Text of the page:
I’m happy to report I passed the FAA Part 107 test for commercial drone pilots, Unmanned Aircraft General – Small (UAG). I scored a 90% but I know I missed a dumb question or two. I can now utilize my incredible drone flying, photography and video skills to make some money safely and legally.
Comments on the FAA 107 Test
Below are the general categories I missed questions in. I missed 6. I kind of remember some of them. I can’t believe I missed something on a METAR but I did.
One question asked if you can fly in prohibited or restricted areas. Everything I saw online said you can’t fly in prohibited (i.e. Camp David). I believe you can fly in restricted. But it said the restricted needed permission from the org that operates the restricted area, not ATC. It was a confusing question. Maybe you can fly over prohibited with permission. I’ll have to look that up.
The prior authorization required question may have been just a mistake on overlapping airspace on the sectional charts. I do remember one that I had to look at for a bit. The scenario was inspecting railroad tracks that started in G airspace and went through I believe E airspace, and back to G. I said yes on needing ATC permission, but perhaps that was wrong.
The balance, stability, gravity question was on that asked about the turbulence behind a climbing airplane and what angle or length that turbulence is. (I guess I won’t be trying to fly in the turbulence of an airplane anytime soon).
The balance/stability question may have been regarding the stall speed of an airplane which is overloaded.
“Performance data to calculate the effect on the aircraft’s performance”…. I don’t remember. If it comes back to me I’ll edit this.
I’m satisfied with a 90% but mad I didn’t get closer to a 95% because I know a question or two were probably just dumb on my part.
That said, I’m happy to now be able to take some commercial drone piloting gigs here in Utah, for money!
There are many different categories and styles I can cover with my various flying skills and 25 different drones. I can do anything from real estate to sports action. Below is a short list for SEO and reader purposes:
Related: Utah Drone Services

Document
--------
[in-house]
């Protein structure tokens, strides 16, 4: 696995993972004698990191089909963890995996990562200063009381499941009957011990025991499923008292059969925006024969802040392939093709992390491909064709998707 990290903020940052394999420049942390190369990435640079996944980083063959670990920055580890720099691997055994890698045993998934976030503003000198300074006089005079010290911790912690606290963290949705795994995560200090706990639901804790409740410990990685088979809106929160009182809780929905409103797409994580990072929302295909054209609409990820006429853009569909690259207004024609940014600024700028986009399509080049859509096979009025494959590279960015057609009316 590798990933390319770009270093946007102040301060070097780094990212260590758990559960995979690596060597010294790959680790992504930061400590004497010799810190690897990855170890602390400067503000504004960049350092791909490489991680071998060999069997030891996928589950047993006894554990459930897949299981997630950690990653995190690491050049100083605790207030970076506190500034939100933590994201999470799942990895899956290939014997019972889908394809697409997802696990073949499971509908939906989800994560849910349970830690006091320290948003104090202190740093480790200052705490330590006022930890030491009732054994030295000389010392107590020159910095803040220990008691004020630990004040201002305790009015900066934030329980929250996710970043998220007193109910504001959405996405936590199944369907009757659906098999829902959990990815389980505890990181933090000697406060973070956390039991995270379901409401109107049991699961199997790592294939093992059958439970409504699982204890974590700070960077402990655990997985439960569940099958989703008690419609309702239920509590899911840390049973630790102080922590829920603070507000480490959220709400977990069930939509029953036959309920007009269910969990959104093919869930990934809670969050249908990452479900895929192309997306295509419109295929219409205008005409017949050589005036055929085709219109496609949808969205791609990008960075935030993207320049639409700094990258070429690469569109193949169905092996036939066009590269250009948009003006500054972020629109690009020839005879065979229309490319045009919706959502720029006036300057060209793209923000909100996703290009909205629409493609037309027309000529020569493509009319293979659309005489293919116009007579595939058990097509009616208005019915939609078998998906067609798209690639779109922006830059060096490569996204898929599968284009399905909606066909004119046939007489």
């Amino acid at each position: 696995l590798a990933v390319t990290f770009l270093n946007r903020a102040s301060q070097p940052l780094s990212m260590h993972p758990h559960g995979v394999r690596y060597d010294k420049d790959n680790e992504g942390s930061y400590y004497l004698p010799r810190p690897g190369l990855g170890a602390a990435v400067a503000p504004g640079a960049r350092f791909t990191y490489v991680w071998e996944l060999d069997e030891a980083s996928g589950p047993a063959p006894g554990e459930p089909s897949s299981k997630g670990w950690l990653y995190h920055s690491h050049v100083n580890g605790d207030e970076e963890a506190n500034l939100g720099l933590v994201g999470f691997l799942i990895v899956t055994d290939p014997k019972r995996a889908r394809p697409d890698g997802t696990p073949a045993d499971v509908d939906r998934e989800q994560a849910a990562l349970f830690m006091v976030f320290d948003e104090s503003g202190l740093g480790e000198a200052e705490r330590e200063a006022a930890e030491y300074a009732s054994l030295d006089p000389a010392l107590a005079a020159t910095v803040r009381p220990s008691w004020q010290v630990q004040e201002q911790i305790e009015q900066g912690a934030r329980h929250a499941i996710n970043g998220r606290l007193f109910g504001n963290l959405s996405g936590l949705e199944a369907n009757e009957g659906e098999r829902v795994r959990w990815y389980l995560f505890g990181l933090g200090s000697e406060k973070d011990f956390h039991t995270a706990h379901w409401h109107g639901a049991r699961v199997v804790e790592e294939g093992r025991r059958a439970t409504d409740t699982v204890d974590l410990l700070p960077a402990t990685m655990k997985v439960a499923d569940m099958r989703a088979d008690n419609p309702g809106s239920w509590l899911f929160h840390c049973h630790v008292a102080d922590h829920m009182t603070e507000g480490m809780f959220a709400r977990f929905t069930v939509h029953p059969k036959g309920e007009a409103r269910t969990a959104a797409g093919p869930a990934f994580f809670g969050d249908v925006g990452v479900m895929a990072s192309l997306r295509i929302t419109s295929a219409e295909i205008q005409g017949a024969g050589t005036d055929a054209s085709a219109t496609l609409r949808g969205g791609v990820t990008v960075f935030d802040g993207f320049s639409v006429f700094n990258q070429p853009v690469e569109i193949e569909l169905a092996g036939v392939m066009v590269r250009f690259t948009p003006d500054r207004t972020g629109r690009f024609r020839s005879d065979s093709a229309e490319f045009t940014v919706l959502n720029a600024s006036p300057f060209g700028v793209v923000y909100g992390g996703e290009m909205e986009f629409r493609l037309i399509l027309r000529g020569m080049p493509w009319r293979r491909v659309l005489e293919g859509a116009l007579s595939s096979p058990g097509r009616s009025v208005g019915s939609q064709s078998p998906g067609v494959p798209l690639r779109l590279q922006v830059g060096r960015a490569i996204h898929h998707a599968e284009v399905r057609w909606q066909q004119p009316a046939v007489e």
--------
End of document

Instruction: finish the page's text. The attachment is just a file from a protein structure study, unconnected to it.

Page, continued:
WASHINGTON – The U.S. Department of Transportation’s Federal Aviation Administration (FAA) today announced the eight companies that will assist the Federal government in establishing requirements for future suppliers of Remote Identification (Remote ID). Remote ID will enable Unmanned Aircraft Systems (UAS), commonly called drones, to provide identification and location information while operating in the nation’s airspace.
The FAA selected the following companies to develop technology requirements for future Remote ID UAS Service Suppliers (USS): Airbus, AirMap, Amazon, Intel, One Sky, Skyward, T-Mobile, and Wing. These companies were selected through a Request for Information process in December 2018.
“The FAA will be able to advance the safe integration of drones into our nation’s airspace from these technology companies’ knowledge and expertise on remote identification,” said U.S. Transportation Secretary Elaine L. Chao.
This initial group will support the FAA in developing technology requirements for other companies to develop applications needed for Remote ID. The applications will provide drone identification and location information to safety and security authorities while in flight.
The technology is being developed simultaneously with the proposed Remote ID rule. Application requirements will be announced when the final rule is published. The FAA will then begin accepting applications for entities to become Remote ID suppliers. The FAA will provide updates when other entities can apply to become qualified Remote ID USS on FAA.gov.
Drones are a fast-growing segment of the transportation sector with nearly 1.5 million drones and 160,000 remote pilots now registered with the FAA. The agency’s ability to develop Remote ID technology simultaneously with the rule enables the FAA to continue to build on a UAS Traffic Management (UTM) system that has demonstrated global leadership through the small UAS rule and the implementation of the Low Altitude Authorization and Notification Capability (LAANC), which automates the application and approval process for most UAS operators to obtain airspace authorizations.
The Federal Aviation Administration (FAA) has important registration information for drone recreational flyers who registered in the FAADroneZone before December 12, 2017. Your registration has been automatically extended until December 12, 2020.
Why Was My Registration Extended?
The National Defense Authorization Act for 2018 restored the FAA’s registration rule with respect to model aircraft and recreational flying. If you registered prior to December 12, 2017, and did not request to have your registration information deleted, the FAA extended the expiration date until December 12, 2020, which is three years from the rule restoration date. If you requested a refund of registration fees, you would have had to re-register again after December 12, 2017. Therefore, your expiration date would now also be December 12, 2020, or later. At this time you can retain your registration number.
What Should I Do Now?
When Will I Need to Renew My Registration?
How much does it cost to renew/register?
$5 through the FAADroneZone.
Do I need to register each drone/aircraft?
If you are registering as a Recreational Flyer, you only register once and use the same registration number on all drones that you own and intend on using for recreational flying. If you are trying to register under Part 107, then you will register each drone individually and each drone will get a separate registration number.